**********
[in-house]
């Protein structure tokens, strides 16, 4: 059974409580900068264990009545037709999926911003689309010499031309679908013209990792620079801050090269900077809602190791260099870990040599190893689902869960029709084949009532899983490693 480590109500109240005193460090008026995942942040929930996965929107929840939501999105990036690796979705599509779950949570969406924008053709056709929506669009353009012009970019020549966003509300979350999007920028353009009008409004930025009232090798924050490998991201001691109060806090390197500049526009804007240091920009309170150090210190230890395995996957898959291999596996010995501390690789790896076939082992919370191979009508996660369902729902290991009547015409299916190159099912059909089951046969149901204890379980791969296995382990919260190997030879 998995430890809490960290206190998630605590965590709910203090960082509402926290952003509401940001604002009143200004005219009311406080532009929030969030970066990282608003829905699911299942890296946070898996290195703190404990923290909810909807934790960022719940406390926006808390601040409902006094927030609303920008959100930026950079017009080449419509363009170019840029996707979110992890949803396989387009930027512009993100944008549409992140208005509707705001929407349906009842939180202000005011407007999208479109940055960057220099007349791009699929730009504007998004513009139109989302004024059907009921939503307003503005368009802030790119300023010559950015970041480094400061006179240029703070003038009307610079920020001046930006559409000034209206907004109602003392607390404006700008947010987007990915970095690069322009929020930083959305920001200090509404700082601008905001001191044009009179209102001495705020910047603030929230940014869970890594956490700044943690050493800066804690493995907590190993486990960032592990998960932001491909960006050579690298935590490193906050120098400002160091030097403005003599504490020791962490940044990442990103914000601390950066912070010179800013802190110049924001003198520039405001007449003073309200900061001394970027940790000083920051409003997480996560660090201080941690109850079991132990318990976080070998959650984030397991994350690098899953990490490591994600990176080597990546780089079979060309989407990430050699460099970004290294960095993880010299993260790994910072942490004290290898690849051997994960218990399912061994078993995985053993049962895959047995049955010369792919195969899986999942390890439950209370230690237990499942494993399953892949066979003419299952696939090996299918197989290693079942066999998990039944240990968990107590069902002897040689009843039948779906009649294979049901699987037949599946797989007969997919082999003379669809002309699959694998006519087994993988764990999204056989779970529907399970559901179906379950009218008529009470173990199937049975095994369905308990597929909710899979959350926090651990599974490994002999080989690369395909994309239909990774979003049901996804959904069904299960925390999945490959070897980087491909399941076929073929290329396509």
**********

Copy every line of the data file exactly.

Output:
[in-house]
């Protein structure tokens, strides 16, 4: 059974409580900068264990009545037709999926911003689309010499031309679908013209990792620079801050090269900077809602190791260099870990040599190893689902869960029709084949009532899983490693 480590109500109240005193460090008026995942942040929930996965929107929840939501999105990036690796979705599509779950949570969406924008053709056709929506669009353009012009970019020549966003509300979350999007920028353009009008409004930025009232090798924050490998991201001691109060806090390197500049526009804007240091920009309170150090210190230890395995996957898959291999596996010995501390690789790896076939082992919370191979009508996660369902729902290991009547015409299916190159099912059909089951046969149901204890379980791969296995382990919260190997030879 998995430890809490960290206190998630605590965590709910203090960082509402926290952003509401940001604002009143200004005219009311406080532009929030969030970066990282608003829905699911299942890296946070898996290195703190404990923290909810909807934790960022719940406390926006808390601040409902006094927030609303920008959100930026950079017009080449419509363009170019840029996707979110992890949803396989387009930027512009993100944008549409992140208005509707705001929407349906009842939180202000005011407007999208479109940055960057220099007349791009699929730009504007998004513009139109989302004024059907009921939503307003503005368009802030790119300023010559950015970041480094400061006179240029703070003038009307610079920020001046930006559409000034209206907004109602003392607390404006700008947010987007990915970095690069322009929020930083959305920001200090509404700082601008905001001191044009009179209102001495705020910047603030929230940014869970890594956490700044943690050493800066804690493995907590190993486990960032592990998960932001491909960006050579690298935590490193906050120098400002160091030097403005003599504490020791962490940044990442990103914000601390950066912070010179800013802190110049924001003198520039405001007449003073309200900061001394970027940790000083920051409003997480996560660090201080941690109850079991132990318990976080070998959650984030397991994350690098899953990490490591994600990176080597990546780089079979060309989407990430050699460099970004290294960095993880010299993260790994910072942490004290290898690849051997994960218990399912061994078993995985053993049962895959047995049955010369792919195969899986999942390890439950209370230690237990499942494993399953892949066979003419299952696939090996299918197989290693079942066999998990039944240990968990107590069902002897040689009843039948779906009649294979049901699987037949599946797989007969997919082999003379669809002309699959694998006519087994993988764990999204056989779970529907399970559901179906379950009218008529009470173990199937049975095994369905308990597929909710899979959350926090651990599974490994002999080989690369395909994309239909990774979003049901996804959904069904299960925390999945490959070897980087491909399941076929073929290329396509």